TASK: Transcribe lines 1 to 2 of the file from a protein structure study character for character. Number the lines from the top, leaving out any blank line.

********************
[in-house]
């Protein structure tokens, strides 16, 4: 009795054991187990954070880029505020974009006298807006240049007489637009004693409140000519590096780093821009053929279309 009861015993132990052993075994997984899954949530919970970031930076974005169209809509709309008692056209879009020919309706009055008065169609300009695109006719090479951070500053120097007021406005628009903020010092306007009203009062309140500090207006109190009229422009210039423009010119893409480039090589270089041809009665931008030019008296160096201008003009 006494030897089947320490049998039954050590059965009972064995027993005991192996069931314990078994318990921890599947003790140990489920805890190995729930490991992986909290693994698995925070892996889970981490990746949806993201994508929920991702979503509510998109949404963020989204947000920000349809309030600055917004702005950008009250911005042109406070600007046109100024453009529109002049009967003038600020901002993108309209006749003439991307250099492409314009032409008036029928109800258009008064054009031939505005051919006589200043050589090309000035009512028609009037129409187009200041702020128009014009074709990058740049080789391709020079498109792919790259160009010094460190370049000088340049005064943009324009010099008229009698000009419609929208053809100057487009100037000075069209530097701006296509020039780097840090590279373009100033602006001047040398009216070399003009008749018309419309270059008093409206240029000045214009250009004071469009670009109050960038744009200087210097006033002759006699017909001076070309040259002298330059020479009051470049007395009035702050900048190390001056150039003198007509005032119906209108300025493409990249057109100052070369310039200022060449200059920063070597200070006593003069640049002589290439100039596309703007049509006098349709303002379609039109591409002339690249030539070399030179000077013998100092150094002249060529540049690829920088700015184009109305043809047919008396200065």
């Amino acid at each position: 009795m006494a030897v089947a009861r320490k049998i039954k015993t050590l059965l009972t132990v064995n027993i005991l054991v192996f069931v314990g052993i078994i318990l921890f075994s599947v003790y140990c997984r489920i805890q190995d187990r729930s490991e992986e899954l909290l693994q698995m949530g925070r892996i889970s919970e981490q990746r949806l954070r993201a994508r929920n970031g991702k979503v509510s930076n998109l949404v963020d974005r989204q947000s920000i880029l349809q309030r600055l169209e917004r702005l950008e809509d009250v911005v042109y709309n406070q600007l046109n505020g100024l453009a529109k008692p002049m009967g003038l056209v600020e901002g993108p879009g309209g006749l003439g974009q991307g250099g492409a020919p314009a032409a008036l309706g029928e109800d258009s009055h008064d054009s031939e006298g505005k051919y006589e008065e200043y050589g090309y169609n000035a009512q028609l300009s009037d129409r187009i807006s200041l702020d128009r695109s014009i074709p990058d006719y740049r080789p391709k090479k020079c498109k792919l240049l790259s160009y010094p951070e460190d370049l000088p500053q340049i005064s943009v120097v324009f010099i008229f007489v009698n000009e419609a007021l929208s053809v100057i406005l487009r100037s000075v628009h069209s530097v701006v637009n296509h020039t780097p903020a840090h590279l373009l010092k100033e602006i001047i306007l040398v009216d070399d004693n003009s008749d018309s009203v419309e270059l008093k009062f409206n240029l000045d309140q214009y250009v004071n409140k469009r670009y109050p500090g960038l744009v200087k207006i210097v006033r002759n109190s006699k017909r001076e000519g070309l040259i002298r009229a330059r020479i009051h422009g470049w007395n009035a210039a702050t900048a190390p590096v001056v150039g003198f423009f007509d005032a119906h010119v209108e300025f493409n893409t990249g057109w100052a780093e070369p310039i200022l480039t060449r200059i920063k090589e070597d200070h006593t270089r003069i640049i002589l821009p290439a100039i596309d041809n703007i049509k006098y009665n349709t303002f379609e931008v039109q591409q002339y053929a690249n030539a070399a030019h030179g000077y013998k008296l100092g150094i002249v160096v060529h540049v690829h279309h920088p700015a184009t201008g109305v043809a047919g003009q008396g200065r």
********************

[in-house]
């Protein structure tokens, strides 16, 4: 009795054991187990954070880029505020974009006298807006240049007489637009004693409140000519590096780093821009053929279309 009861015993132990052993075994997984899954949530919970970031930076974005169209809509709309008692056209879009020919309706009055008065169609300009695109006719090479951070500053120097007021406005628009903020010092306007009203009062309140500090207006109190009229422009210039423009010119893409480039090589270089041809009665931008030019008296160096201008003009 006494030897089947320490049998039954050590059965009972064995027993005991192996069931314990078994318990921890599947003790140990489920805890190995729930490991992986909290693994698995925070892996889970981490990746949806993201994508929920991702979503509510998109949404963020989204947000920000349809309030600055917004702005950008009250911005042109406070600007046109100024453009529109002049009967003038600020901002993108309209006749003439991307250099492409314009032409008036029928109800258009008064054009031939505005051919006589200043050589090309000035009512028609009037129409187009200041702020128009014009074709990058740049080789391709020079498109792919790259160009010094460190370049000088340049005064943009324009010099008229009698000009419609929208053809100057487009100037000075069209530097701006296509020039780097840090590279373009100033602006001047040398009216070399003009008749018309419309270059008093409206240029000045214009250009004071469009670009109050960038744009200087210097006033002759006699017909001076070309040259002298330059020479009051470049007395009035702050900048190390001056150039003198007509005032119906209108300025493409990249057109100052070369310039200022060449200059920063070597200070006593003069640049002589290439100039596309703007049509006098349709303002379609039109591409002339690249030539070399030179000077013998100092150094002249060529540049690829920088700015184009109305043809047919008396200065």